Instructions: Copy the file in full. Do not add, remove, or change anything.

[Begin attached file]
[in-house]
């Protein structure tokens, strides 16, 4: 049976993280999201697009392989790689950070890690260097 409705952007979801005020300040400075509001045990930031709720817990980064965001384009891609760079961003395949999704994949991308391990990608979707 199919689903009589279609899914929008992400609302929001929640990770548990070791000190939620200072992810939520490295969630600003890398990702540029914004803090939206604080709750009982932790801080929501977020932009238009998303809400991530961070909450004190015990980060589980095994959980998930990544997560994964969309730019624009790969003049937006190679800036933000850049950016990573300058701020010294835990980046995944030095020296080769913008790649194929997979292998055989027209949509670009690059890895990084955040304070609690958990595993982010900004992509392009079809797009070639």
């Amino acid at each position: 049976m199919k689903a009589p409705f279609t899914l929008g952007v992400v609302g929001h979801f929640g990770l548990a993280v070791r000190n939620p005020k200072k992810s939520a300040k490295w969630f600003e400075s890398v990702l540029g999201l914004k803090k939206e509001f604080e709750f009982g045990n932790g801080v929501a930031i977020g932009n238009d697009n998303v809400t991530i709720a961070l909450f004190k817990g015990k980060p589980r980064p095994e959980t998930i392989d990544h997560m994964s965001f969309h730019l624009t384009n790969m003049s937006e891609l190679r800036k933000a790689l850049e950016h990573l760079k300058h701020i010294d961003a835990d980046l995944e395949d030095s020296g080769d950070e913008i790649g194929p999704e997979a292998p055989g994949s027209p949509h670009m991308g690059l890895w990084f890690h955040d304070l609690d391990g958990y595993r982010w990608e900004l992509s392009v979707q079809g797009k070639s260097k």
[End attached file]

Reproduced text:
[in-house]
């Protein structure tokens, strides 16, 4: 049976993280999201697009392989790689950070890690260097 409705952007979801005020300040400075509001045990930031709720817990980064965001384009891609760079961003395949999704994949991308391990990608979707 199919689903009589279609899914929008992400609302929001929640990770548990070791000190939620200072992810939520490295969630600003890398990702540029914004803090939206604080709750009982932790801080929501977020932009238009998303809400991530961070909450004190015990980060589980095994959980998930990544997560994964969309730019624009790969003049937006190679800036933000850049950016990573300058701020010294835990980046995944030095020296080769913008790649194929997979292998055989027209949509670009690059890895990084955040304070609690958990595993982010900004992509392009079809797009070639």
């Amino acid at each position: 049976m199919k689903a009589p409705f279609t899914l929008g952007v992400v609302g929001h979801f929640g990770l548990a993280v070791r000190n939620p005020k200072k992810s939520a300040k490295w969630f600003e400075s890398v990702l540029g999201l914004k803090k939206e509001f604080e709750f009982g045990n932790g801080v929501a930031i977020g932009n238009d697009n998303v809400t991530i709720a961070l909450f004190k817990g015990k980060p589980r980064p095994e959980t998930i392989d990544h997560m994964s965001f969309h730019l624009t384009n790969m003049s937006e891609l190679r800036k933000a790689l850049e950016h990573l760079k300058h701020i010294d961003a835990d980046l995944e395949d030095s020296g080769d950070e913008i790649g194929p999704e997979a292998p055989g994949s027209p949509h670009m991308g690059l890895w990084f890690h955040d304070l609690d391990g958990y595993r982010w990608e900004l992509s392009v979707q079809g797009k070639s260097k």